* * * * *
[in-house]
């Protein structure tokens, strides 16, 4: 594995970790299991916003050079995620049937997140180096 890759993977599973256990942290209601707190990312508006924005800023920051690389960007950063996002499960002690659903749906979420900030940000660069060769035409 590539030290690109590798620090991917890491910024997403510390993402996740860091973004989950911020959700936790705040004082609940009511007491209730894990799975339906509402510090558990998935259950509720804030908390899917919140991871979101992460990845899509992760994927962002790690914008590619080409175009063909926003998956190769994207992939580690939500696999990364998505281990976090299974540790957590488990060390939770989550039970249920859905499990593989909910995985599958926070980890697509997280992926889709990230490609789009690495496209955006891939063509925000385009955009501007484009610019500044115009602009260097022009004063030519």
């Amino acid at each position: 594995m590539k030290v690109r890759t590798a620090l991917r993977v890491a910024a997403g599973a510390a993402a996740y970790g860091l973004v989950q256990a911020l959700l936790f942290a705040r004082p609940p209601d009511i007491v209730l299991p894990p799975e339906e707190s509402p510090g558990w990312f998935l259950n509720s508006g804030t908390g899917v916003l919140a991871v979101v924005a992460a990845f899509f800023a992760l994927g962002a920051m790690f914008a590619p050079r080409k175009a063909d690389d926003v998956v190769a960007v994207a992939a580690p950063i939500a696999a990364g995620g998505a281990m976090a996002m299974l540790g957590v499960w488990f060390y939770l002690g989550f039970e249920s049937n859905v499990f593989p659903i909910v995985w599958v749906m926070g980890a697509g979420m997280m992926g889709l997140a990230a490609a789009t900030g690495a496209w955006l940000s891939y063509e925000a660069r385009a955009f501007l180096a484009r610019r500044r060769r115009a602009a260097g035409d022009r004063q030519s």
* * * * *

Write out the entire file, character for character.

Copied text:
[in-house]
């Protein structure tokens, strides 16, 4: 594995970790299991916003050079995620049937997140180096 890759993977599973256990942290209601707190990312508006924005800023920051690389960007950063996002499960002690659903749906979420900030940000660069060769035409 590539030290690109590798620090991917890491910024997403510390993402996740860091973004989950911020959700936790705040004082609940009511007491209730894990799975339906509402510090558990998935259950509720804030908390899917919140991871979101992460990845899509992760994927962002790690914008590619080409175009063909926003998956190769994207992939580690939500696999990364998505281990976090299974540790957590488990060390939770989550039970249920859905499990593989909910995985599958926070980890697509997280992926889709990230490609789009690495496209955006891939063509925000385009955009501007484009610019500044115009602009260097022009004063030519």
């Amino acid at each position: 594995m590539k030290v690109r890759t590798a620090l991917r993977v890491a910024a997403g599973a510390a993402a996740y970790g860091l973004v989950q256990a911020l959700l936790f942290a705040r004082p609940p209601d009511i007491v209730l299991p894990p799975e339906e707190s509402p510090g558990w990312f998935l259950n509720s508006g804030t908390g899917v916003l919140a991871v979101v924005a992460a990845f899509f800023a992760l994927g962002a920051m790690f914008a590619p050079r080409k175009a063909d690389d926003v998956v190769a960007v994207a992939a580690p950063i939500a696999a990364g995620g998505a281990m976090a996002m299974l540790g957590v499960w488990f060390y939770l002690g989550f039970e249920s049937n859905v499990f593989p659903i909910v995985w599958v749906m926070g980890a697509g979420m997280m992926g889709l997140a990230a490609a789009t900030g690495a496209w955006l940000s891939y063509e925000a660069r385009a955009f501007l180096a484009r610019r500044r060769r115009a602009a260097g035409d022009r004063q030519s």